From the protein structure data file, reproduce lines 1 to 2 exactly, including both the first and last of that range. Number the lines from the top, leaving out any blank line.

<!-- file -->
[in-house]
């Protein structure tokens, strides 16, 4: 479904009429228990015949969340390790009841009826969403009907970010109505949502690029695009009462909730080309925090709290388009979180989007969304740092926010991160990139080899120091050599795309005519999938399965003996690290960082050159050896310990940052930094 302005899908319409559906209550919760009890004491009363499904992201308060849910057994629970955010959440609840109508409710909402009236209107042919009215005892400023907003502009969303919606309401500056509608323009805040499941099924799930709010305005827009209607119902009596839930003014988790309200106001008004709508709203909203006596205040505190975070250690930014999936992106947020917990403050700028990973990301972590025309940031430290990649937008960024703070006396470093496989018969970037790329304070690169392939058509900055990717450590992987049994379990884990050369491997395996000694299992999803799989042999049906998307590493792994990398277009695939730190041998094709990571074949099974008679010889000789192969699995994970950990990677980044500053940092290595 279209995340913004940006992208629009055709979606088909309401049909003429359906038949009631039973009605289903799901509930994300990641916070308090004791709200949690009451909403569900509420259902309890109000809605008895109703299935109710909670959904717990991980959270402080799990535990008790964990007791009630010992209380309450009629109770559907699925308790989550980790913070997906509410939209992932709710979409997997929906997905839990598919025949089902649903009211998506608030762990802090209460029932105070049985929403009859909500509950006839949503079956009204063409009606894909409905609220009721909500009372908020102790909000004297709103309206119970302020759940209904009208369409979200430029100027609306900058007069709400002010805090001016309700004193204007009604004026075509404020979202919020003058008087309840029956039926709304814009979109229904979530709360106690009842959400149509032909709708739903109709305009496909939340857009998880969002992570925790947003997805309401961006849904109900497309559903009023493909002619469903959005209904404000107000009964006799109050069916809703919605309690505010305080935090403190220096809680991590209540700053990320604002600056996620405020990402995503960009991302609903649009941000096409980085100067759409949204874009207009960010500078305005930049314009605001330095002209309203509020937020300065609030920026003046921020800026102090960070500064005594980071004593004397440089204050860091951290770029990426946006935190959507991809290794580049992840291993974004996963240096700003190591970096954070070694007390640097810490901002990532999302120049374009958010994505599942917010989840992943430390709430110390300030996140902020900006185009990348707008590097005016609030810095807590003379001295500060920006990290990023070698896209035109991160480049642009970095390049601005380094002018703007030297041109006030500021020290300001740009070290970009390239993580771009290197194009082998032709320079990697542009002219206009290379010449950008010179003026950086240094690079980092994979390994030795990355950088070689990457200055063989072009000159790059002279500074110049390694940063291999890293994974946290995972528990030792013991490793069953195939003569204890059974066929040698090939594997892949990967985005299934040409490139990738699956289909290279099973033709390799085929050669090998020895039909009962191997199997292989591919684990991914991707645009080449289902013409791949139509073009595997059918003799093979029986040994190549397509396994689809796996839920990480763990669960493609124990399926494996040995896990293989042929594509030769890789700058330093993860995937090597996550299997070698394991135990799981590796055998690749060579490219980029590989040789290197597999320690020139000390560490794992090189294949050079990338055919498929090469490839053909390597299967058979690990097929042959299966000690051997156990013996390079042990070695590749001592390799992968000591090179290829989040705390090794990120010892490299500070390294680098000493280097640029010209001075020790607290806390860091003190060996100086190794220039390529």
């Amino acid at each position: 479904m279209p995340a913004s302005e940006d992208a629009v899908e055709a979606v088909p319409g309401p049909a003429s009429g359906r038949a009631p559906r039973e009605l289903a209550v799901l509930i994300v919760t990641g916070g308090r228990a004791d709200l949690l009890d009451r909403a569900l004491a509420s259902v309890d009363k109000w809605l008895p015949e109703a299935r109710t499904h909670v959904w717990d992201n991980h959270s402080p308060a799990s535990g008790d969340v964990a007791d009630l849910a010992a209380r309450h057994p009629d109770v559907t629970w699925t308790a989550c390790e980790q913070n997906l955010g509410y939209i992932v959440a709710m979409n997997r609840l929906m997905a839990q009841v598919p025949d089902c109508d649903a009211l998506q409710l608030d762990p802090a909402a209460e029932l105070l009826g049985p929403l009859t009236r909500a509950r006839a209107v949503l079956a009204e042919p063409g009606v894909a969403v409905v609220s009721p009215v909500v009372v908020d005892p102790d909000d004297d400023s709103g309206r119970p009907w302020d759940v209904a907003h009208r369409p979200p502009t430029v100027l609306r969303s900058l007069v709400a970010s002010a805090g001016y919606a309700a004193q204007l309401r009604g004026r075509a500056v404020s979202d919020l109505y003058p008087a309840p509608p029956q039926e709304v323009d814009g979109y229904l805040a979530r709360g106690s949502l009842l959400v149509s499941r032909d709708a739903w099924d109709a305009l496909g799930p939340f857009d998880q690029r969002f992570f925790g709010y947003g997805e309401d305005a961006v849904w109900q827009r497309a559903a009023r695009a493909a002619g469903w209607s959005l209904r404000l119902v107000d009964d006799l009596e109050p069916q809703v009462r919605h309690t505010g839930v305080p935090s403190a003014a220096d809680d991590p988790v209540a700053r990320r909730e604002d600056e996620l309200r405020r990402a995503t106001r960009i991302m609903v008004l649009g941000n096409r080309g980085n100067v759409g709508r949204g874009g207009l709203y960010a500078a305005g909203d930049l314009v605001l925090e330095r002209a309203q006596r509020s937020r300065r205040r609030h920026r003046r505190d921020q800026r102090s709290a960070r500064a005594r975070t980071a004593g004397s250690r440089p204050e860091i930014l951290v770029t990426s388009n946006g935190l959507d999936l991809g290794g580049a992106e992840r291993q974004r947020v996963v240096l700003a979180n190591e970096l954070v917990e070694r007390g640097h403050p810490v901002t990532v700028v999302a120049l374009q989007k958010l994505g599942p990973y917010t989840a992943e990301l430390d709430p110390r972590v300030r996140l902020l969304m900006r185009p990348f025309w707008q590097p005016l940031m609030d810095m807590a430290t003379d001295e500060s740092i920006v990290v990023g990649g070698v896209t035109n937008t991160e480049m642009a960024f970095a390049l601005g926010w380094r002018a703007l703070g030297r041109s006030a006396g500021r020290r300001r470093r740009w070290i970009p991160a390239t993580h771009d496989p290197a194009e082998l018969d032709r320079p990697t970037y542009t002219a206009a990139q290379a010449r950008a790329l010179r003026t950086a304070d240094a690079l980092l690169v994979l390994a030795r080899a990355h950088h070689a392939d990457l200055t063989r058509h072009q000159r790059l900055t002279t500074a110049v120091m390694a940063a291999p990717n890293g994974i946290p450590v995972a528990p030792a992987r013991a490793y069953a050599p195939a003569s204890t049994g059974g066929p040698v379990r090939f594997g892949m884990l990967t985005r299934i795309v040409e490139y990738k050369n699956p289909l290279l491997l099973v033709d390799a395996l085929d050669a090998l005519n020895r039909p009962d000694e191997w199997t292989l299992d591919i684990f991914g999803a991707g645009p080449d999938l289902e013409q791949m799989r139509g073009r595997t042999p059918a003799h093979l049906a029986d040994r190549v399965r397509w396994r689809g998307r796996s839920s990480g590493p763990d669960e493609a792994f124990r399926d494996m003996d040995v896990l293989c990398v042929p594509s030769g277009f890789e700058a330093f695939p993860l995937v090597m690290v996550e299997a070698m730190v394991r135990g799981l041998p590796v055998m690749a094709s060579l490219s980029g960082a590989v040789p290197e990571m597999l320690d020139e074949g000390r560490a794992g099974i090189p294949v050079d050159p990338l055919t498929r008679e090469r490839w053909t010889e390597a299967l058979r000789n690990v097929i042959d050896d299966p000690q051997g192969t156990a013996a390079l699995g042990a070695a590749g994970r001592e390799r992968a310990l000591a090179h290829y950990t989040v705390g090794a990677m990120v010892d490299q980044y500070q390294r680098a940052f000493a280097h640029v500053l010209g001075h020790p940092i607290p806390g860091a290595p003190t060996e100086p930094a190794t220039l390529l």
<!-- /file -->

[in-house]
């Protein structure tokens, strides 16, 4: 479904009429228990015949969340390790009841009826969403009907970010109505949502690029695009009462909730080309925090709290388009979180989007969304740092926010991160990139080899120091050599795309005519999938399965003996690290960082050159050896310990940052930094 302005899908319409559906209550919760009890004491009363499904992201308060849910057994629970955010959440609840109508409710909402009236209107042919009215005892400023907003502009969303919606309401500056509608323009805040499941099924799930709010305005827009209607119902009596839930003014988790309200106001008004709508709203909203006596205040505190975070250690930014999936992106947020917990403050700028990973990301972590025309940031430290990649937008960024703070006396470093496989018969970037790329304070690169392939058509900055990717450590992987049994379990884990050369491997395996000694299992999803799989042999049906998307590493792994990398277009695939730190041998094709990571074949099974008679010889000789192969699995994970950990990677980044500053940092290595 279209995340913004940006992208629009055709979606088909309401049909003429359906038949009631039973009605289903799901509930994300990641916070308090004791709200949690009451909403569900509420259902309890109000809605008895109703299935109710909670959904717990991980959270402080799990535990008790964990007791009630010992209380309450009629109770559907699925308790989550980790913070997906509410939209992932709710979409997997929906997905839990598919025949089902649903009211998506608030762990802090209460029932105070049985929403009859909500509950006839949503079956009204063409009606894909409905609220009721909500009372908020102790909000004297709103309206119970302020759940209904009208369409979200430029100027609306900058007069709400002010805090001016309700004193204007009604004026075509404020979202919020003058008087309840029956039926709304814009979109229904979530709360106690009842959400149509032909709708739903109709305009496909939340857009998880969002992570925790947003997805309401961006849904109900497309559903009023493909002619469903959005209904404000107000009964006799109050069916809703919605309690505010305080935090403190220096809680991590209540700053990320604002600056996620405020990402995503960009991302609903649009941000096409980085100067759409949204874009207009960010500078305005930049314009605001330095002209309203509020937020300065609030920026003046921020800026102090960070500064005594980071004593004397440089204050860091951290770029990426946006935190959507991809290794580049992840291993974004996963240096700003190591970096954070070694007390640097810490901002990532999302120049374009958010994505599942917010989840992943430390709430110390300030996140902020900006185009990348707008590097005016609030810095807590003379001295500060920006990290990023070698896209035109991160480049642009970095390049601005380094002018703007030297041109006030500021020290300001740009070290970009390239993580771009290197194009082998032709320079990697542009002219206009290379010449950008010179003026950086240094690079980092994979390994030795990355950088070689990457200055063989072009000159790059002279500074110049390694940063291999890293994974946290995972528990030792013991490793069953195939003569204890059974066929040698090939594997892949990967985005299934040409490139990738699956289909290279099973033709390799085929050669090998020895039909009962191997199997292989591919684990991914991707645009080449289902013409791949139509073009595997059918003799093979029986040994190549397509396994689809796996839920990480763990669960493609124990399926494996040995896990293989042929594509030769890789700058330093993860995937090597996550299997070698394991135990799981590796055998690749060579490219980029590989040789290197597999320690020139000390560490794992090189294949050079990338055919498929090469490839053909390597299967058979690990097929042959299966000690051997156990013996390079042990070695590749001592390799992968000591090179290829989040705390090794990120010892490299500070390294680098000493280097640029010209001075020790607290806390860091003190060996100086190794220039390529």